UCL Energy Institute


Building Stock Lab

Building-Stock Energy Models are powerful tools for cities and regions seeking to increase energy efficiency and reduce greenhouse gas emissions of their buildings. Our models capitalise on large-scale urban data sets to create 3D digital representations in which the unique characteristics of each building are captured. Working with academics, government and local authorities in the UK and internationally our models provide critical insights in the development and assessment of strategies to meet climate and sustainable development goals. 

The lab’s work on building stocks acts as a central core for the UCL Energy Institute's Energy & Buildings research, interacting with research on physical characteristics of buildings, smart energy research and research on building occupiers. 

Our research interests

The lab undertakes pioneering research in: 

  • 3D modelling of the UK building stock: 3DStock 
  • Dynamic simulation of energy use in building stocks: SimStock 
  • Building stock modelling for the global south, including informal settlements 
  • The role of solar and other renewable energy technologies across the building stock 
  • Empirical analysis of energy use in building stocks 

3D modelling of the UK building stock: 3DStock 

3d stock map of London boroughs
3DStock is a method for modelling all buildings – domestic, non-domestic and mixed-use – in a locality, in three dimensions and located geographically. The primary purpose is the analysis of energy performance, but there are many other potential applications. Models have been built to date of 33 London boroughs and work is underway to extend the model to all England and Wales by autumn 2022. The lab has developed its models in applications for central and local government (London Building Stock Model).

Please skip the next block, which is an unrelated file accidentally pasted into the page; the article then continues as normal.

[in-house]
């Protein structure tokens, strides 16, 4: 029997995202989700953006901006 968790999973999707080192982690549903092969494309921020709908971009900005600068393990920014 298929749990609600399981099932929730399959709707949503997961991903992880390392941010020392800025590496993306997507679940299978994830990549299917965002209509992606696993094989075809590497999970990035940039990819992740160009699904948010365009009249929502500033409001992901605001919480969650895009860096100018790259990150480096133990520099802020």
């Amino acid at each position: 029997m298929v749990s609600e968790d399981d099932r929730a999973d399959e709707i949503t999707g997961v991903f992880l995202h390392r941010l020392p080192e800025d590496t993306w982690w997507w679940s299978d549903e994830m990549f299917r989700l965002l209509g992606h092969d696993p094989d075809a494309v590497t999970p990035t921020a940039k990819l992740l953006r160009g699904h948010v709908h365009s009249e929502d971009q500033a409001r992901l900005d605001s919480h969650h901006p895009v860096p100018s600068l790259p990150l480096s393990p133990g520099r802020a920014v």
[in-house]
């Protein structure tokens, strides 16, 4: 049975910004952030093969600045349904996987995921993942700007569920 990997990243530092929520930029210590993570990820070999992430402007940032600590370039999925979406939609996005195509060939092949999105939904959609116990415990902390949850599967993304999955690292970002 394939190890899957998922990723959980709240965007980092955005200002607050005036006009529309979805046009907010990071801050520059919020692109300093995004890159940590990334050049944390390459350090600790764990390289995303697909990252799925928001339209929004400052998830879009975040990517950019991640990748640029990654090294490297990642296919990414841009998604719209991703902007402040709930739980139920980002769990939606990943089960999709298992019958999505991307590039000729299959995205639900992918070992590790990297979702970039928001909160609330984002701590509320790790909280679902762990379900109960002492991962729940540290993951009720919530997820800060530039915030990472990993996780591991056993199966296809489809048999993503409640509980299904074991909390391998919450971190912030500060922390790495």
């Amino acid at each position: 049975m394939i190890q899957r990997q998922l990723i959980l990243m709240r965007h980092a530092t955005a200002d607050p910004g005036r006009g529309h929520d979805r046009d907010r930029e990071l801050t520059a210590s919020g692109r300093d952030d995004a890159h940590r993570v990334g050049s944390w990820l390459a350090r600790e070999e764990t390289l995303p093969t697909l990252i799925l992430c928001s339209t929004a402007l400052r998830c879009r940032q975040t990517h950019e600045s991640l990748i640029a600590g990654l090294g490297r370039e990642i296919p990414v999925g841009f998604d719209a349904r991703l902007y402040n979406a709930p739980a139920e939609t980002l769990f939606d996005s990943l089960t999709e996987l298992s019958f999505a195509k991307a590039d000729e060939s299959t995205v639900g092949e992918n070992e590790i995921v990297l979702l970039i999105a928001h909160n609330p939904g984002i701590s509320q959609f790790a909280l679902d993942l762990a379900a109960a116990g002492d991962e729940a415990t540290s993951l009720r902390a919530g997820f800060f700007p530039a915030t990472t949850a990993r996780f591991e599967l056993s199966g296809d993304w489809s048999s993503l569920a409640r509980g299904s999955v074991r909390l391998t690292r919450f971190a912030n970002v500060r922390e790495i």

Dynamic simulation of energy use in building stocks: SimStock 

Research themes
SimStock is a modelling platform which combines data from multiple sources to automatically generate dynamic building energy simulation models ready to be executed by EnergyPlus, an open-source whole-building energy modelling (BEM) engine. High Performance Computing (HPC) or cloud computing is used to allow a large number of models to be simulated in parallel. Simulation outputs are collected and post-processed automatically which prepares them for various analysis to be applied, such as sensitivity analysis, regressions, uncertainty quantification, etc. 

Building stock modelling for the global south 

Rooftops in Jodhpur
The application of 3DStock and SimStock methods in the global south can produce significant benefits but there are many challenges with data scarcity, climate and weather differences and cultural factors. The Lab is working with partners in India and Peru through the iNUMBER, GEMDev, UBASE and CITES projects to gather additional data using UAVs and related digital technologies and investigating contextual factors on the ground.  For the first time, the partners are bringing informal developments into these models so that they can be included planning for provision of sustainable energy and comfort.